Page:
Eric Holder recently warned Americans in a broadcast interview how real and imminent the threat of "homegrown" terrorism is. It keeps him up nights, he said.
Yet, oddly, he never talked about the source of the terrorism. He never once mentioned radical Islam or Muslims or jihad, or the multiple attacks and plots by Muslim radicals on U.S. military installations -- including the bloody assault by a Muslim soldier on his fellow troops at Fort Hood, Texas.
How can you battle an enemy you won't even name or acknowledge?
Answer: You really can't.
But that's just the political and tactical part of the war on terrorism that this administration refuses to publicly admit. The larger question goes beyond that -- and even beyond the issue of radical Islam.
The larger issue isn't economics, either, as many would like to believe. Osama bin Laden comes from an extraordinarily wealthy family.
The real source of our present threat even goes beyond sheer, blind hatred -- though hatred is something of a sacrament among radical Muslims. Otherwise, jihadists would only target the infidels they hate so much.
No, the real issue is bigger than all that.
Simply put, nihilism is a belief that nothing in this life has worth, that existence is meaningless.
This, at bottom, is what we are fighting today.
In the case of Muslim jihadists, there is a belief system that this life is so without worth that it is actually a good thing to kill "nonbelievers" and their sympathizers, and that one will be rewarded for it in the next life -- with 72 virgins, or some such thing.
It's interesting to note, too, the Muslim radicals' definition of "martyr": In the Christian faith it is someone who is killed for his faith; in radical Islam it is someone who kills for his faith.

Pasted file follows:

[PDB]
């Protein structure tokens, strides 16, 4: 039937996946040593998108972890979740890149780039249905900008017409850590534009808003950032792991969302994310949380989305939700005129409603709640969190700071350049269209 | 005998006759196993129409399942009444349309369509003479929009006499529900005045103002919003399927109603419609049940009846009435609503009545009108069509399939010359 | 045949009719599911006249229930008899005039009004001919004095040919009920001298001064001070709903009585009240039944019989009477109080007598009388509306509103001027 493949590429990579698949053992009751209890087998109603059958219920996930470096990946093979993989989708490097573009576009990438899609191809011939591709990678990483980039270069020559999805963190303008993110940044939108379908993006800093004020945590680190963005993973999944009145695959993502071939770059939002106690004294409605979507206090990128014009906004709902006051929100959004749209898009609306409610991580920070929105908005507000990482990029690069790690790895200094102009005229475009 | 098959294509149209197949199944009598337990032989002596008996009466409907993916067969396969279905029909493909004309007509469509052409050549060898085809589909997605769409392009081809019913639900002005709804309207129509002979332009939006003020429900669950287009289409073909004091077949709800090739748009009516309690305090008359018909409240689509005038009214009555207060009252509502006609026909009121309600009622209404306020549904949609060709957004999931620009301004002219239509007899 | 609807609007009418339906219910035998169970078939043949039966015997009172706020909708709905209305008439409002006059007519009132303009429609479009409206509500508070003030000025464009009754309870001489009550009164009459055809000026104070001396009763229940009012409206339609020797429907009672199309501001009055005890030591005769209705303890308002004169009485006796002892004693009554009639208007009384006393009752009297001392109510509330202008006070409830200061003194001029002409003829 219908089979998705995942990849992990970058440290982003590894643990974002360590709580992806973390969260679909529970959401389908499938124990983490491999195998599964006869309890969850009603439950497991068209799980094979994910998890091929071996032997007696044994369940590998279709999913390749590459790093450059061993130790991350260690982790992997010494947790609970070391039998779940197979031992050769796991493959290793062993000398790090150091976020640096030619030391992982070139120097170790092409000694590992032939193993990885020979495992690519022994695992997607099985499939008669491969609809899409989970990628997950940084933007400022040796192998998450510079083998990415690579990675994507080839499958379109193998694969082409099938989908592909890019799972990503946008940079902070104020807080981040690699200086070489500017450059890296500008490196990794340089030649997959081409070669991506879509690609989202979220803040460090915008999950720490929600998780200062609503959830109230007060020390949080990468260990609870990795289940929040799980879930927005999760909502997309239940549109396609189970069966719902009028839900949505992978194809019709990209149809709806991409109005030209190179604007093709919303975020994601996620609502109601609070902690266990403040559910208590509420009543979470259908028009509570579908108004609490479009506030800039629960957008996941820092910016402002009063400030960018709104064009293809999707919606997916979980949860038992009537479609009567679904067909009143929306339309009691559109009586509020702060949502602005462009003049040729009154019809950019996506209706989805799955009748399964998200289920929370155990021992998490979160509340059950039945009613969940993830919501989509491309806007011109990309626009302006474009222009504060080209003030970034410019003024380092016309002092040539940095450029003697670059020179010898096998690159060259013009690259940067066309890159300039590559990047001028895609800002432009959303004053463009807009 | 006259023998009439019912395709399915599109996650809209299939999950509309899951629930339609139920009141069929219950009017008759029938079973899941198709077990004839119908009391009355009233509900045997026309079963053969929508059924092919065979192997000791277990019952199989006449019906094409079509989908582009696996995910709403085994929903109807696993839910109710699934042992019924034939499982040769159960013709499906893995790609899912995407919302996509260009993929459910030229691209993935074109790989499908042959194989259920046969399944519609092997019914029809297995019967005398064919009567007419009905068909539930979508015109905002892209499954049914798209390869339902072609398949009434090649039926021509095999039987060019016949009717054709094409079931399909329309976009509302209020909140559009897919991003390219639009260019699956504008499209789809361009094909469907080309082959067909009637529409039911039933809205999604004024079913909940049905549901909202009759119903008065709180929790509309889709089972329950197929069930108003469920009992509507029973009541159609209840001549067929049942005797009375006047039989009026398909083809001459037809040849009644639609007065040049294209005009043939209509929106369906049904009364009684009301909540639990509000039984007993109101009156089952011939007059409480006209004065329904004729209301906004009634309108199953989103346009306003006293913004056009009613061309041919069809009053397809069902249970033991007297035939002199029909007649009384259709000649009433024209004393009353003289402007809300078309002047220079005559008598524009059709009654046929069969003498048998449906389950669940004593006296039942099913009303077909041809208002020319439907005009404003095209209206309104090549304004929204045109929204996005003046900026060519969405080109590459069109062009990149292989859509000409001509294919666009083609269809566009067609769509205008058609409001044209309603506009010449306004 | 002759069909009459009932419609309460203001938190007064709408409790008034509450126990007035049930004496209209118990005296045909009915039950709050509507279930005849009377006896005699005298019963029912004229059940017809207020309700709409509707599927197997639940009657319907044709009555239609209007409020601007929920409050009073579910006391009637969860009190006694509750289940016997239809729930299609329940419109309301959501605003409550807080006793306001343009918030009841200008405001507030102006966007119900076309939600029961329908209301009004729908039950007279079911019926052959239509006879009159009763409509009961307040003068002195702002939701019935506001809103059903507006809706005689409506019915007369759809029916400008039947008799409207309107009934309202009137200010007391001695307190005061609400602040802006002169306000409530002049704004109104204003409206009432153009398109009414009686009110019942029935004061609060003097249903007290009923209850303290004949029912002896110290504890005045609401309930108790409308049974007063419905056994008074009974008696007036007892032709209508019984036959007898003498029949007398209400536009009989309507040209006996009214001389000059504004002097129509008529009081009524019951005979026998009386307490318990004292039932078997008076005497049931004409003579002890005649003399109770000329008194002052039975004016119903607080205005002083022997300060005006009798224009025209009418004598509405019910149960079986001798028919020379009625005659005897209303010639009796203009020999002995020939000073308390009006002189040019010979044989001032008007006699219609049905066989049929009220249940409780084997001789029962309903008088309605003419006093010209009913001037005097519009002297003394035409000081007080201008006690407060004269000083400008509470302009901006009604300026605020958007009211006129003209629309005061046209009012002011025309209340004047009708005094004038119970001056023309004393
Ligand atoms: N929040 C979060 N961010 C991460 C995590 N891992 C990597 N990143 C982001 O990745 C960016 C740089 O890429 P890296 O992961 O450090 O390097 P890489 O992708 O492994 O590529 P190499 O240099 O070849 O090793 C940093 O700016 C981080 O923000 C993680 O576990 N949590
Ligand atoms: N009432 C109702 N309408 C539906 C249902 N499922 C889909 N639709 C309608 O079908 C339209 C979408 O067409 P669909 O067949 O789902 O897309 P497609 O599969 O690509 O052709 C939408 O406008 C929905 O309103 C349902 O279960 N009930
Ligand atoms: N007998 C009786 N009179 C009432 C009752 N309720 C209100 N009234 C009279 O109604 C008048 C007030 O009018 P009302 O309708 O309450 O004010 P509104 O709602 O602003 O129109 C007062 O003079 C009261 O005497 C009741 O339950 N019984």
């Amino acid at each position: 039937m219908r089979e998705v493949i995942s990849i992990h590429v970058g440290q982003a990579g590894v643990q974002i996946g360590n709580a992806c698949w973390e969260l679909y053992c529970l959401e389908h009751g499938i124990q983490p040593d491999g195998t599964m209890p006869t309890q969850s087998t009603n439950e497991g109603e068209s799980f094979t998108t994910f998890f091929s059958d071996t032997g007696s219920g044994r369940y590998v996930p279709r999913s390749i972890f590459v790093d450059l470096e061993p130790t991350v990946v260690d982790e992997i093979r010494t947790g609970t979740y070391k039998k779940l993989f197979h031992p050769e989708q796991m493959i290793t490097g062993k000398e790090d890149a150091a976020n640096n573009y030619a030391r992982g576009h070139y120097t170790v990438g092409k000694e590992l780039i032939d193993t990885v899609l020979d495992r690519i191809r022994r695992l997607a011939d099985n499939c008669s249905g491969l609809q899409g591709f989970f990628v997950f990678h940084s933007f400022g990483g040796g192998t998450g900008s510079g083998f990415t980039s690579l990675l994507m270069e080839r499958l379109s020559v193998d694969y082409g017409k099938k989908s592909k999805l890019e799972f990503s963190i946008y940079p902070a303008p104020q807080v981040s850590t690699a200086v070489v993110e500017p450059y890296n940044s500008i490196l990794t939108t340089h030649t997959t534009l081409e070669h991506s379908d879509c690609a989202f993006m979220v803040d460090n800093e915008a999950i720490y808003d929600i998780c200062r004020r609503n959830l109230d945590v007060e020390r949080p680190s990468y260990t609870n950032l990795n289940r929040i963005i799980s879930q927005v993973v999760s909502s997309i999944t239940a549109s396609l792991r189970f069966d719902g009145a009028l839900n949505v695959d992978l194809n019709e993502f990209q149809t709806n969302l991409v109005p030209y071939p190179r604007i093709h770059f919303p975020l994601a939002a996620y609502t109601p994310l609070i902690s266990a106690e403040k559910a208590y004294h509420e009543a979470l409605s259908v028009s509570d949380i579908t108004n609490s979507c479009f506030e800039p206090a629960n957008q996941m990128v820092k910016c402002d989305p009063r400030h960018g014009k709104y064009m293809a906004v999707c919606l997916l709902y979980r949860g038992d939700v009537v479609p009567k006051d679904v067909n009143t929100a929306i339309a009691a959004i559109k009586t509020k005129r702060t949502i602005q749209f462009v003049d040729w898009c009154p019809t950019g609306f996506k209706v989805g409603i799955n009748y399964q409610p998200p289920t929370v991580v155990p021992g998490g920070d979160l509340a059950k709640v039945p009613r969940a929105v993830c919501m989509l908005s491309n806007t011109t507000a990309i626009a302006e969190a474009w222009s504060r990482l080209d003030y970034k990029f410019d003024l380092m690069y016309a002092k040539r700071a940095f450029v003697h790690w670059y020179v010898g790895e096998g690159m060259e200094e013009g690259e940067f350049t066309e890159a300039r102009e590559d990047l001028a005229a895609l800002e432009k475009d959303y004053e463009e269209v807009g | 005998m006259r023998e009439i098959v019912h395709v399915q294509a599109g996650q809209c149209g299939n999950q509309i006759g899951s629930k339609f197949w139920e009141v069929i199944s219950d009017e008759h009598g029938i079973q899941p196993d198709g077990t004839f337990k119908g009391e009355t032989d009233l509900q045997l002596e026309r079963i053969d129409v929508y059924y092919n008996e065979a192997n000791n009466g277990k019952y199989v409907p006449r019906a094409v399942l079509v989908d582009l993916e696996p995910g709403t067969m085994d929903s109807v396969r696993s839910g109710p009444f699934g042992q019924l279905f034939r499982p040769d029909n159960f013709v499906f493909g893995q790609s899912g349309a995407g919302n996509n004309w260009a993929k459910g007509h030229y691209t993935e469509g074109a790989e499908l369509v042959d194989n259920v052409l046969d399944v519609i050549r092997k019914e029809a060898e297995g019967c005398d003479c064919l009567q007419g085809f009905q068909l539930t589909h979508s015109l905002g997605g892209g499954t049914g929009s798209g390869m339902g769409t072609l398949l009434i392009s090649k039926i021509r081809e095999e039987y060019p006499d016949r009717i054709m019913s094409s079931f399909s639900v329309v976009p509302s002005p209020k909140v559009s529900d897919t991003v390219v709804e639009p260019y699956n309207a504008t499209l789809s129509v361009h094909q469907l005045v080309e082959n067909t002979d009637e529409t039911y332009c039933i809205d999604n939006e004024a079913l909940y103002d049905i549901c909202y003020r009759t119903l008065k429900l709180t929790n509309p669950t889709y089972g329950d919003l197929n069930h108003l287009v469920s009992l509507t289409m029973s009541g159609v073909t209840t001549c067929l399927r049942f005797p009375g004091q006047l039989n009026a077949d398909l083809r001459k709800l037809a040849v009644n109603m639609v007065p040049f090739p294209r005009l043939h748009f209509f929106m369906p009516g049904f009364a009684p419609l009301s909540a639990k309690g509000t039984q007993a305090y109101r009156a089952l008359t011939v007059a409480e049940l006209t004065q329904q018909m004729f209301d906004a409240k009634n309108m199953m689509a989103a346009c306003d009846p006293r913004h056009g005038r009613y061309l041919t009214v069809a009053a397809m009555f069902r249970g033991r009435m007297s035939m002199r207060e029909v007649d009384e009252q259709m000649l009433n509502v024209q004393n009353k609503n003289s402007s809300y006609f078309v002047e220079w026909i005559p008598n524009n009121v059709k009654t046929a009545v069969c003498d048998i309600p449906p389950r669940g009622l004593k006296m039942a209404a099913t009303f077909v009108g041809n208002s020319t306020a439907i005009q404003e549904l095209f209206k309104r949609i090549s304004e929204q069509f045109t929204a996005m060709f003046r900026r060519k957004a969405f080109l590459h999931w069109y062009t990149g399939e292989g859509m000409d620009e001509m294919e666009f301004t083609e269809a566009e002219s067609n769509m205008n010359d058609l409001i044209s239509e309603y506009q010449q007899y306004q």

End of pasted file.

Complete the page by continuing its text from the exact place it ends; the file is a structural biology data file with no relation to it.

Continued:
These are all very dangerous beliefs, and they spring from a single font: the assertion that this life means nothing.
Many believe Islam needs a reformation. If so, it needs to move clearly and very prominently away from hatred, intolerance and nihilism.
These destructive beliefs, more than anything -- more than poverty, disease, natural disasters or deprivation -- plague mankind.
For deprivation, there is progress and good works; the truth is, as modern philosopher Wayne Dyer notes, we do live in a world of abundance.
But those of us who would give to others what they most desperately need are at risk in certain parts of the world from those who believe in nothing except meaninglessness. Indeed, a female suicide bomber in Pakistan targeted a World Food Program food distribution center Saturday -- lobbing grenades before setting off her suicide vest.
She killed nearly 50 people and injured almost 100 more in the blast carried out on Christmas Day -- intended to punish people who were feeding tens of thousands of families after that region's deadly floods earlier this year. The hungry will be punished too: The food program was naturally suspended after the attack.
That's the insane method. Nihilism is the madness.
Jihadists must drive themselves crazy with the notion that someone somewhere in the world might be having a good time. They hate people of other religions. They hate freedom. They hate women's equality. They hate peace. They hate Christmas.
At bottom, though, and most importantly, they hate this life.
The Obama administration needs to deal with the problem honestly, stop dodging and wishing reality away, and accept that our enemy is radical Islam.
The rest of the world, especially the Muslim world, needs to recognize the source of the problem.